Anonymoose, great questions.
The surgeon believes that sensory symptoms don't count for beans and that patients should just live with their pain symptoms until motor symptoms start appearing. This strategy might be okay for the average patient, but I don't consider myself the average patient, especially because pain can, by itself, cause me to have exacerbations that bring new symptoms (both sensory and motor) and new lesions. This surgeon and others like him delay surgery for as long as possible with the hope that surgery won't ever be needed, but this strategy makes no sense to me for my case for several reasons.
The longer in time the cord is compressed/indented, the less chance there is that the cord will bounce back to its original shape and heal. Also, my CSF flow is being compromised by the spurs and stenosis, but the surgeon said he isn't concerned--I don't think he understands the importance of proper CSF flow. Another worry is that there is a point at which it becomes too late to remove bone spurs and stenosis, and with my poor luck, I would pass the point of no return if I wait like this surgeon wants--this is a risk I'd rather not take. Also, I've read that recovery from this surgery is easier at the 'moderate' stage than it is at the 'severe' stage, and I never recover well from anything. Cervical surgery has risks, but so does not having cervical surgery.
The surgeon completely disagreed with the radiologist's MRI report which leaves me very confused. The radiologist used the descriptor 'severe,' but the surgeon said, in his opinion, my spinal problems are only 'moderate' (the scale used is minimal, mild, moderate, severe).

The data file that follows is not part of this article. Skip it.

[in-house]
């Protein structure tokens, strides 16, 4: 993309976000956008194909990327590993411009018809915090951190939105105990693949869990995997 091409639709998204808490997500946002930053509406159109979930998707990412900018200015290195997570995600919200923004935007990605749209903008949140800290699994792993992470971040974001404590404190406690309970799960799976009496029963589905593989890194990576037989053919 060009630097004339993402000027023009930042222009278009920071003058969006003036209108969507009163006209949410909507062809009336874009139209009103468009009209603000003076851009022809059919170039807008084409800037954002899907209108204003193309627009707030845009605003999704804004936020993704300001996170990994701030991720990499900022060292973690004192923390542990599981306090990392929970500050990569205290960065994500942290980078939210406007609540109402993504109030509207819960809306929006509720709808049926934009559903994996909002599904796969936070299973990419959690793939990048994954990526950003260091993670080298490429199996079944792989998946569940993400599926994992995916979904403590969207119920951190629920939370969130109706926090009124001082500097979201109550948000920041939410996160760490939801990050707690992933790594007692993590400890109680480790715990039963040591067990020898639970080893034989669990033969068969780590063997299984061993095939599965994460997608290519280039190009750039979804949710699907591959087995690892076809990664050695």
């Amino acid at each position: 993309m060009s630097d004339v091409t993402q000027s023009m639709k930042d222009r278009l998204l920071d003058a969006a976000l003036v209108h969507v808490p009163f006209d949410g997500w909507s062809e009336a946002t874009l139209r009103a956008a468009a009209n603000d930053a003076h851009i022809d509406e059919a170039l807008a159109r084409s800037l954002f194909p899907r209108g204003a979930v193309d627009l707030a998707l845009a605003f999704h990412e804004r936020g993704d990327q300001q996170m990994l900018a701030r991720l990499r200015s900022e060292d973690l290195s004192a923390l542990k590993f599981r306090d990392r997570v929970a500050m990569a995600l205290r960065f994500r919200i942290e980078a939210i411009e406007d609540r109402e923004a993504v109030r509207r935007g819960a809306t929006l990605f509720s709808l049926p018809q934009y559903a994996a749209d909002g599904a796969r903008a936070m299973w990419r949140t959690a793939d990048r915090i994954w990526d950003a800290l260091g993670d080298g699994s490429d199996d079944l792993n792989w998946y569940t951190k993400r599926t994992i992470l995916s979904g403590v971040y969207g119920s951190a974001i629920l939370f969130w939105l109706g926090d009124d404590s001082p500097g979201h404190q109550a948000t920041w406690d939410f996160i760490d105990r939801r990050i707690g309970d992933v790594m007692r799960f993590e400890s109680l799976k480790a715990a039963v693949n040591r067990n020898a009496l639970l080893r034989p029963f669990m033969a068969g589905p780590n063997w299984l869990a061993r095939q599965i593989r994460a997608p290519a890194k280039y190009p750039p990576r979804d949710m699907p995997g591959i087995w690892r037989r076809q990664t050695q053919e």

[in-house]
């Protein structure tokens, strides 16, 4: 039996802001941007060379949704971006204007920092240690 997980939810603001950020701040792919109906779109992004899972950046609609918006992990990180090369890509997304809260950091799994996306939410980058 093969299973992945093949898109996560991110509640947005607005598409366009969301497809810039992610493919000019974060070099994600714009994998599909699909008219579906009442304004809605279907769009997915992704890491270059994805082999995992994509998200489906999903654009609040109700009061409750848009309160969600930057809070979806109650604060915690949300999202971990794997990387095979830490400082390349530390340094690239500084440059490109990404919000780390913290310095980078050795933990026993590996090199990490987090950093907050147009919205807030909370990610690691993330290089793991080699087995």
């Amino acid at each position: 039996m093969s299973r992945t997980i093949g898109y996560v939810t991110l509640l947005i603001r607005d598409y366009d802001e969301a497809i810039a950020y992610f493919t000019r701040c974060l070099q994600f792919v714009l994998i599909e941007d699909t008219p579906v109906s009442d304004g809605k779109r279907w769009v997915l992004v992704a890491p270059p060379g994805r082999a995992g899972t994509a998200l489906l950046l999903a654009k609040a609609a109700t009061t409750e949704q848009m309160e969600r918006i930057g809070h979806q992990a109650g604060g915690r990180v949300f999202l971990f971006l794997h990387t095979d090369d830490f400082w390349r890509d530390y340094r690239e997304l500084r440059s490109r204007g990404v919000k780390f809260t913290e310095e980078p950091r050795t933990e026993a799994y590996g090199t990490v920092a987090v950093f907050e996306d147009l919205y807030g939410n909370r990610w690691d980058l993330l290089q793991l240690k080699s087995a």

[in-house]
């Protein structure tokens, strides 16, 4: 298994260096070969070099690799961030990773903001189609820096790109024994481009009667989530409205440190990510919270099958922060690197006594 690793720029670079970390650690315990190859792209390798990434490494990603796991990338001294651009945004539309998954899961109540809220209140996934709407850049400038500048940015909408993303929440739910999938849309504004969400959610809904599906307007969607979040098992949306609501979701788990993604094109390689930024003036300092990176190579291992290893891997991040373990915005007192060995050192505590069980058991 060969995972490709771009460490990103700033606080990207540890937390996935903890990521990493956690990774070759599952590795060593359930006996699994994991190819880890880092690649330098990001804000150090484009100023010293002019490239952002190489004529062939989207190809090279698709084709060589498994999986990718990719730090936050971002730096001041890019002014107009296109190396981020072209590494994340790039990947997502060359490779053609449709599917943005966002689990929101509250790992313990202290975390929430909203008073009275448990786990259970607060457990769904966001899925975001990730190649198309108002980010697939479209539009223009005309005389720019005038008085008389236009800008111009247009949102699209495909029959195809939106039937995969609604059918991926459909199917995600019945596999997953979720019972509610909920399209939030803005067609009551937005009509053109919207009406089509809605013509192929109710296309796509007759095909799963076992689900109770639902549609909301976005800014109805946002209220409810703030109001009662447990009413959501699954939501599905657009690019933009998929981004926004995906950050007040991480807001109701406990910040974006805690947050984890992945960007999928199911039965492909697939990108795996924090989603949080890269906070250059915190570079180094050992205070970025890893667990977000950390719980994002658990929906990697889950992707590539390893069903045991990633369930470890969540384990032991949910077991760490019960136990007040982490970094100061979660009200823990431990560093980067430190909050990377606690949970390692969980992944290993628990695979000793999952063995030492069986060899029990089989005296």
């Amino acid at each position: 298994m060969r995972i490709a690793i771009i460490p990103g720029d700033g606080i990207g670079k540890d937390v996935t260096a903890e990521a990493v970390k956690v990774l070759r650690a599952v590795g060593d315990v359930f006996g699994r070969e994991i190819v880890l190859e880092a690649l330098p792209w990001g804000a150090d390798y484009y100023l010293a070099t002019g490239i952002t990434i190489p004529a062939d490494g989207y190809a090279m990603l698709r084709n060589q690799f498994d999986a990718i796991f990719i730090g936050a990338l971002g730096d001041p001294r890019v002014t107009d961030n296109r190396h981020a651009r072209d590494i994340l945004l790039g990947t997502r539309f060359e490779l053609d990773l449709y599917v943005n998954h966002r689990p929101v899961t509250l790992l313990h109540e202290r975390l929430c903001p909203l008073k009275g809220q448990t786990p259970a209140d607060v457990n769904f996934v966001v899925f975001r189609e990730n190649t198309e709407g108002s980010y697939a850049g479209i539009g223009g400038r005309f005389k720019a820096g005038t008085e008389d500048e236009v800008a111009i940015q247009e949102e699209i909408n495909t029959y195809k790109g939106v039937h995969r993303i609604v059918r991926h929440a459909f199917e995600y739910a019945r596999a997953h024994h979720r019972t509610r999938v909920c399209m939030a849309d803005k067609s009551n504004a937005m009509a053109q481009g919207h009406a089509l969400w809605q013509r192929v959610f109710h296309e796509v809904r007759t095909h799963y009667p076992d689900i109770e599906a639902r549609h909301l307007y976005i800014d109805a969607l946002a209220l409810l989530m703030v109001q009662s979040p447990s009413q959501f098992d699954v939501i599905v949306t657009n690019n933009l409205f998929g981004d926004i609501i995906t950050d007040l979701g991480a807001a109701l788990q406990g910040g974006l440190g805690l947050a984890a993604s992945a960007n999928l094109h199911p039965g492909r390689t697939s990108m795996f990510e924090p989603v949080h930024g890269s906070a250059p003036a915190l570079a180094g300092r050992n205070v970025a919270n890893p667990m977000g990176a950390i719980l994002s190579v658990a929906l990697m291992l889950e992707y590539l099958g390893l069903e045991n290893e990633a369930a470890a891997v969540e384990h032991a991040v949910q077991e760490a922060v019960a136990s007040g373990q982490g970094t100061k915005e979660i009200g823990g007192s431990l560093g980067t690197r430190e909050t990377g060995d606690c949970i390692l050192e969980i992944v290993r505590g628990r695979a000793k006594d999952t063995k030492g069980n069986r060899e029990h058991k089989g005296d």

The normal cord diameter is 10-12mm, and many surgeons believe the cord can safely withstand being compressed/indented to a diameter of 5-6mm. Maybe the average patient's cord can handle such compression, but I don't think my cord can because I already have demyelinating lesions at all levels of my cervical spinal problems, e.g., bone spurs, stenosis, etc. My cord has also been weakened by past lesions that no longer show up on MRI.
He wants to see me in six months for a follow-up appt, but I'd prefer to have the spurs removed now, so I plan to get a second and third opinion--and maybe even a fourth and fifth opinion--because this is my neck which is mighty important. Oh, how I wish I was a fish (no neck, an evolutionary leap I could have done without).
In the meantime, while I wait for more appointments for more opinions, I'll continue with AO chiro to help keep my CSF flowing as much as possible. I'm also going to drink a special vinegar recipe to help dissolve the spurs and stenosis--this worked for my father, though he ended up in the hospital due to acidosis because he drank too much straight vinegar which is a mistake I hope to avoid by use of the special recipe and instructions. I think the surgeon knew I would go the vinegar route because he told me not to try "any more Internet gimmicks" (I'm pretty sure he was referring to CCSVI).
If I find a surgeon willing to operate, I'll post an update.
Oh, btw, I like your name, Anonymoose. My guess is that you live in Canada or the state of Maine.